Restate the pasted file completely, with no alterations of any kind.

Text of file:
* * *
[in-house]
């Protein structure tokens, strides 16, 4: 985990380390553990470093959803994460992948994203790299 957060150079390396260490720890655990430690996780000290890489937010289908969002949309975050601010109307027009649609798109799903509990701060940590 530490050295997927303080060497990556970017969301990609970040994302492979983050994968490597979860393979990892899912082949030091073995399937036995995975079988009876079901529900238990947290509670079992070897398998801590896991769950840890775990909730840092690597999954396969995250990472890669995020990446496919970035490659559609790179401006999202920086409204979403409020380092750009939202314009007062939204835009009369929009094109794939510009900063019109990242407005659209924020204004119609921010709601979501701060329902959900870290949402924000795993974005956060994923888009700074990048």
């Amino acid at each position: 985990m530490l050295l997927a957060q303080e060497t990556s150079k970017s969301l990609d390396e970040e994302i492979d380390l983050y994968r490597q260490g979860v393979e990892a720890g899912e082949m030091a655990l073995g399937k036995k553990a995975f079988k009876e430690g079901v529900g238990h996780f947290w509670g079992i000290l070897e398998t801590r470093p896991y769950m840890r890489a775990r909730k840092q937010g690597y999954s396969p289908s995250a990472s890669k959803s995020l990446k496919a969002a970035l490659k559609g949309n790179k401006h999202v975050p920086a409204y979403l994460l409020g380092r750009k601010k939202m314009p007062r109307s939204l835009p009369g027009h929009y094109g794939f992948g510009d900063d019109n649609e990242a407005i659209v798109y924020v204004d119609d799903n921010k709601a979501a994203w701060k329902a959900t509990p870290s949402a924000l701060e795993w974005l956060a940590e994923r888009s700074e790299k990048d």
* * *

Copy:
[in-house]
């Protein structure tokens, strides 16, 4: 985990380390553990470093959803994460992948994203790299 957060150079390396260490720890655990430690996780000290890489937010289908969002949309975050601010109307027009649609798109799903509990701060940590 530490050295997927303080060497990556970017969301990609970040994302492979983050994968490597979860393979990892899912082949030091073995399937036995995975079988009876079901529900238990947290509670079992070897398998801590896991769950840890775990909730840092690597999954396969995250990472890669995020990446496919970035490659559609790179401006999202920086409204979403409020380092750009939202314009007062939204835009009369929009094109794939510009900063019109990242407005659209924020204004119609921010709601979501701060329902959900870290949402924000795993974005956060994923888009700074990048």
């Amino acid at each position: 985990m530490l050295l997927a957060q303080e060497t990556s150079k970017s969301l990609d390396e970040e994302i492979d380390l983050y994968r490597q260490g979860v393979e990892a720890g899912e082949m030091a655990l073995g399937k036995k553990a995975f079988k009876e430690g079901v529900g238990h996780f947290w509670g079992i000290l070897e398998t801590r470093p896991y769950m840890r890489a775990r909730k840092q937010g690597y999954s396969p289908s995250a990472s890669k959803s995020l990446k496919a969002a970035l490659k559609g949309n790179k401006h999202v975050p920086a409204y979403l994460l409020g380092r750009k601010k939202m314009p007062r109307s939204l835009p009369g027009h929009y094109g794939f992948g510009d900063d019109n649609e990242a407005i659209v798109y924020v204004d119609d799903n921010k709601a979501a994203w701060k329902a959900t509990p870290s949402a924000l701060e795993w974005l956060a940590e994923r888009s700074e790299k990048d």